Unique find of gold treasure sheds light on early history of Twente

Photo: Rijksmuseum Twente
Photo: Rijksmuseum Twente

Amateur archaeologists have found dozens of gold and silver coins dating from the 6th and 7th centuries at the Springendal country estate in Twente, shedding light on an area whose early history is largely unknown.

The site where the coins were found, along with jewellery and pieces of precious metal, was not one where people lived or farmed but did have a couple of poles which may denote a religious shrine of some kind.

Archaeologist Jan-Willem de Korte, who took over the dig following the discovery of some of the coins, told the Volkskrant the objects could be offerings to Wodan and Donar, the gods that were venerated at the time in the area, which is close to the border with Germany.

The coins were clustered around several groups of poles, with the early 7th century gold tremisses around one group and the later silver sceattas around another.

In many cases buried treasure means the owners had to flee in times of war or some other catastrophe and were never able to return to retrieve it but that is not the case here, De Korte said.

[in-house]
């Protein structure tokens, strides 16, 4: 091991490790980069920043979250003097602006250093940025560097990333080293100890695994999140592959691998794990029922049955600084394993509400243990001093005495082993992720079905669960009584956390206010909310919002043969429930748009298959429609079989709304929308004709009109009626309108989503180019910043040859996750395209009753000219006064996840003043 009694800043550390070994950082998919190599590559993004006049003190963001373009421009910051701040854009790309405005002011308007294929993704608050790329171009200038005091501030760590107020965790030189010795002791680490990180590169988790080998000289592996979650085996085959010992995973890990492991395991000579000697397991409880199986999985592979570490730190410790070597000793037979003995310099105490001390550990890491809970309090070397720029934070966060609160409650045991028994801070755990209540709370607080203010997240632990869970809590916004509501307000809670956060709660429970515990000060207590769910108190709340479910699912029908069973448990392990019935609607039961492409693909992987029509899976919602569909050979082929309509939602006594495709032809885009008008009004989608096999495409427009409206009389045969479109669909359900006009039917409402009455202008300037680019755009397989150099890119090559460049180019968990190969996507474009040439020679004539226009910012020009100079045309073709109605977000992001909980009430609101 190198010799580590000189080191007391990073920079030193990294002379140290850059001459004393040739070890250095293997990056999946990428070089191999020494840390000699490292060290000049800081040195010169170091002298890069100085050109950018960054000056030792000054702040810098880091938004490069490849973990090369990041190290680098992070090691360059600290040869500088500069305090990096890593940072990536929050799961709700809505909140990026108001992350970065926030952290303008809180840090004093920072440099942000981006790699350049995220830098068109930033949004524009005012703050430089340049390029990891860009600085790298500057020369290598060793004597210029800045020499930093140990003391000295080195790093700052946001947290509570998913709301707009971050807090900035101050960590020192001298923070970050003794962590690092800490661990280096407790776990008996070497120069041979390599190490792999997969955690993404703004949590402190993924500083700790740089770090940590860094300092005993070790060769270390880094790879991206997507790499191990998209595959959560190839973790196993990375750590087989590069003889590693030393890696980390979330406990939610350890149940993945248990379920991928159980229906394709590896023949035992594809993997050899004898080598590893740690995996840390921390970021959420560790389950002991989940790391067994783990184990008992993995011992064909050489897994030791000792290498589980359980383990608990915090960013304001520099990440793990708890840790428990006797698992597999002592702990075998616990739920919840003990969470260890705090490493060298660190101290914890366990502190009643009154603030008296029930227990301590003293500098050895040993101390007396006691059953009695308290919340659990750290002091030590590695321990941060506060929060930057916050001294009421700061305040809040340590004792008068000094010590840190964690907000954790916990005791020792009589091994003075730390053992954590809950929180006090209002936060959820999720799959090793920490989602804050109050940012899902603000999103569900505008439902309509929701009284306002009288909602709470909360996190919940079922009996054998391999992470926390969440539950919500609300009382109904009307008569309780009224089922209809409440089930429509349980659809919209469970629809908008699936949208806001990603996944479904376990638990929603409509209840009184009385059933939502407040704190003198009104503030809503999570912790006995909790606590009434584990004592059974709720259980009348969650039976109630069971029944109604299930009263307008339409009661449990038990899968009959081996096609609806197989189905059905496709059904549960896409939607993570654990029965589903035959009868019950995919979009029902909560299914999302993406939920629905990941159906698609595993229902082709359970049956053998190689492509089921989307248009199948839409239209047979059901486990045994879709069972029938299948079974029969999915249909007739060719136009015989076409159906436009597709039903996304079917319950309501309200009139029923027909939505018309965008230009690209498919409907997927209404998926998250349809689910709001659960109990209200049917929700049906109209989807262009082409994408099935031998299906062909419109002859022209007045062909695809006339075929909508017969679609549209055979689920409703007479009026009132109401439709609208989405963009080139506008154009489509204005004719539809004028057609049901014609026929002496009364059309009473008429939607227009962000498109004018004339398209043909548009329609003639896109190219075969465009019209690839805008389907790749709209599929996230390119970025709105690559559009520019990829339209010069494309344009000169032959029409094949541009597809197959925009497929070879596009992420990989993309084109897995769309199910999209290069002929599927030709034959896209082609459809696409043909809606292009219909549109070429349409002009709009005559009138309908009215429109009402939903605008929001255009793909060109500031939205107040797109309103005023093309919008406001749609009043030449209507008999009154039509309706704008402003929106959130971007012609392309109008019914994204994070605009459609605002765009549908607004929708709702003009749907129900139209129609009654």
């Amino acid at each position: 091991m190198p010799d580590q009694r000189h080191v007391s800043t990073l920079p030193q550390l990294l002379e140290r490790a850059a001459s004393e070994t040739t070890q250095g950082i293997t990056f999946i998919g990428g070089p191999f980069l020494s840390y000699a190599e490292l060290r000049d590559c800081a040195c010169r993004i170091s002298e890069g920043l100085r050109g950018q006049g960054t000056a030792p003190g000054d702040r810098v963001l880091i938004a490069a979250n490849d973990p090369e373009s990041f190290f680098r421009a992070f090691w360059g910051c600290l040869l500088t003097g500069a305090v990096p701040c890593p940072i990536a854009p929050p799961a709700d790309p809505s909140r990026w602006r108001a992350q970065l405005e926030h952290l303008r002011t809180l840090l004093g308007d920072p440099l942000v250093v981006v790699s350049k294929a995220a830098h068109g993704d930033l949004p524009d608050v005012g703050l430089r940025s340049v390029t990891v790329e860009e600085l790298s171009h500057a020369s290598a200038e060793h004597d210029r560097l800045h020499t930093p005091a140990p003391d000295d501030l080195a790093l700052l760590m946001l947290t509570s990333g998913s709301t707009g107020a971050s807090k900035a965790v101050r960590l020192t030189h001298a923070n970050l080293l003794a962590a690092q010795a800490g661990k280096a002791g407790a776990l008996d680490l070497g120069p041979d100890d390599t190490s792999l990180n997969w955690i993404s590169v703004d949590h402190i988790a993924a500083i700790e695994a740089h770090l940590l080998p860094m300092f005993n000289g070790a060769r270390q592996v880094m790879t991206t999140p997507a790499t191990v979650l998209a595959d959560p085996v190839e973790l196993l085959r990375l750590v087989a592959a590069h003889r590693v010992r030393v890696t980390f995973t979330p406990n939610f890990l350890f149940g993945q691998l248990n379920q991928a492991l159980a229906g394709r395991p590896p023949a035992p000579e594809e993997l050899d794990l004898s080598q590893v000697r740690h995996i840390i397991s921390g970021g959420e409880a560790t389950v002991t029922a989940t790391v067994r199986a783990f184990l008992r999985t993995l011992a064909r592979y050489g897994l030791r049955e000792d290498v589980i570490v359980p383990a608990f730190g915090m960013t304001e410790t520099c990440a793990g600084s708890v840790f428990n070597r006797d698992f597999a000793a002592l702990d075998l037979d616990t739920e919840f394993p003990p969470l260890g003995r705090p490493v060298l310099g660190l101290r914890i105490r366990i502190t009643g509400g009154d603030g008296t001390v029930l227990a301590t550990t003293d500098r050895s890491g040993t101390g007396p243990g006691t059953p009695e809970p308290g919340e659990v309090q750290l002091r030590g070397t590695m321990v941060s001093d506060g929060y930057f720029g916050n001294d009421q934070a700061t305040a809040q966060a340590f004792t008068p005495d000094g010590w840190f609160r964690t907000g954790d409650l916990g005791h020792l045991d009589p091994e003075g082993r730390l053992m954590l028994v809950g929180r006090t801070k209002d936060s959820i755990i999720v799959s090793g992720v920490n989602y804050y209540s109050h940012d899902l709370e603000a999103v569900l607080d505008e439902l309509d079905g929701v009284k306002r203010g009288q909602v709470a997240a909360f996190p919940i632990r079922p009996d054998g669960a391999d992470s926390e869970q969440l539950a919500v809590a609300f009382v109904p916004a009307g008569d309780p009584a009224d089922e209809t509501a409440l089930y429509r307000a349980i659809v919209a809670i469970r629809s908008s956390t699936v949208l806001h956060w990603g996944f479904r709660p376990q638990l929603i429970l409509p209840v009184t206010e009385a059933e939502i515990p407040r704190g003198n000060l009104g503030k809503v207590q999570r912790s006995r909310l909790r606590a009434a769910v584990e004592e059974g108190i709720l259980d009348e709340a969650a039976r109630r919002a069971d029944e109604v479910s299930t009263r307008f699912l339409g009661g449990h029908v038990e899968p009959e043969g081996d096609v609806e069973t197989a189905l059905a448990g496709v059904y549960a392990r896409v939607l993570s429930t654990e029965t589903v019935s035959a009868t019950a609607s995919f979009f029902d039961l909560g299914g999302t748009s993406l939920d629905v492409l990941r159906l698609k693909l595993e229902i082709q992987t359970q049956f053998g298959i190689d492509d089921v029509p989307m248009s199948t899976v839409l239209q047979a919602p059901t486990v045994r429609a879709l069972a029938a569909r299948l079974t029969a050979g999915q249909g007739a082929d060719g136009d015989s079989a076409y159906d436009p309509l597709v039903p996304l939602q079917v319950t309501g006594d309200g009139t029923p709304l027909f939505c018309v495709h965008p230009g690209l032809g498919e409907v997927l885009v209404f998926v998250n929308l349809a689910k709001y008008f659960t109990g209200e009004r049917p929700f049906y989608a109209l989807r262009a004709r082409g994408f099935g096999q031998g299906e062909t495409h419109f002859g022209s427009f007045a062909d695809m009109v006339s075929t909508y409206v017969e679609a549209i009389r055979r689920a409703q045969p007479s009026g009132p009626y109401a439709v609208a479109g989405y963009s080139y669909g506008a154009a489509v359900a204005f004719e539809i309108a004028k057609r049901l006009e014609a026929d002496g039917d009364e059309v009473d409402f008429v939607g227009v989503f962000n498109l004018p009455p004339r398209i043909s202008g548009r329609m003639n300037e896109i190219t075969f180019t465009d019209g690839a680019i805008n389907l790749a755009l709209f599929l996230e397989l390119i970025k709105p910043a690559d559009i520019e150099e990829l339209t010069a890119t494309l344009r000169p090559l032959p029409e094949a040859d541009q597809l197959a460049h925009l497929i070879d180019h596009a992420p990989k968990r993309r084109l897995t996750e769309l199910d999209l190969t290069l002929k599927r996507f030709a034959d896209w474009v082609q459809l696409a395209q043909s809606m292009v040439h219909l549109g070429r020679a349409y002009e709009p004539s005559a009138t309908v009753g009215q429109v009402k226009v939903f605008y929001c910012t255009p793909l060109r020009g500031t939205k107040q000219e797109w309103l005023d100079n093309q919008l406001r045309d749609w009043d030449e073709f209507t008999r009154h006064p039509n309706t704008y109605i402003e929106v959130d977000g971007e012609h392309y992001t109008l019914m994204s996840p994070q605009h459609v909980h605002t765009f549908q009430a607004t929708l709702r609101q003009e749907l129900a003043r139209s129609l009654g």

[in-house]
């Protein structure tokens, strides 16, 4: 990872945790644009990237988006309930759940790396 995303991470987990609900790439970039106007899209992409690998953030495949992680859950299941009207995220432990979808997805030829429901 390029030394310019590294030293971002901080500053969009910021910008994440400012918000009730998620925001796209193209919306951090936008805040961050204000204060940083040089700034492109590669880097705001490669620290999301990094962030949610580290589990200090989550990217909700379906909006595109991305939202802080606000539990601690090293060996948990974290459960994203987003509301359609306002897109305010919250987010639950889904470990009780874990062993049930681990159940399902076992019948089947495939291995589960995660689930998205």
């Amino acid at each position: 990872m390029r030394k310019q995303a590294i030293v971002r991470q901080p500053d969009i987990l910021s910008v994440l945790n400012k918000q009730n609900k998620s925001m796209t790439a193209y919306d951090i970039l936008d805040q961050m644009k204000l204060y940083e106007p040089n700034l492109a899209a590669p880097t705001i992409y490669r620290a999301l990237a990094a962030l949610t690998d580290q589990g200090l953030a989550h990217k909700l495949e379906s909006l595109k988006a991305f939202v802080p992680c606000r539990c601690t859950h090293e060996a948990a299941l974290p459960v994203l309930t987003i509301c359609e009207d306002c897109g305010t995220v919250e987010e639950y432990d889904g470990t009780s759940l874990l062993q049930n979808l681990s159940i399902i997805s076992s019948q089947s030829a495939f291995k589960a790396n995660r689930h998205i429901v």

Treasure is usually buried near a home but De Korte’s team dug up half a hectare around the site and found no proof of habitation.The coins were also found to have been in circulation for a short period, making it unlikely that one person buried both the early and the later coins as well as taking the trouble to cluster them around the poles.

According to Frans Theuws, a professor of medieval archaeology, who was not part of the investigation, the site may have had another function, perhaps to celebrate marriages or important meetings which would then be concluded by offering valuables.

The Springdal treasure will be on show at the Rijksmuseum Twenthe in Enschedé from February 18 until October 30. It will then go to the archaeology museum in Leiden which is now the new owner.

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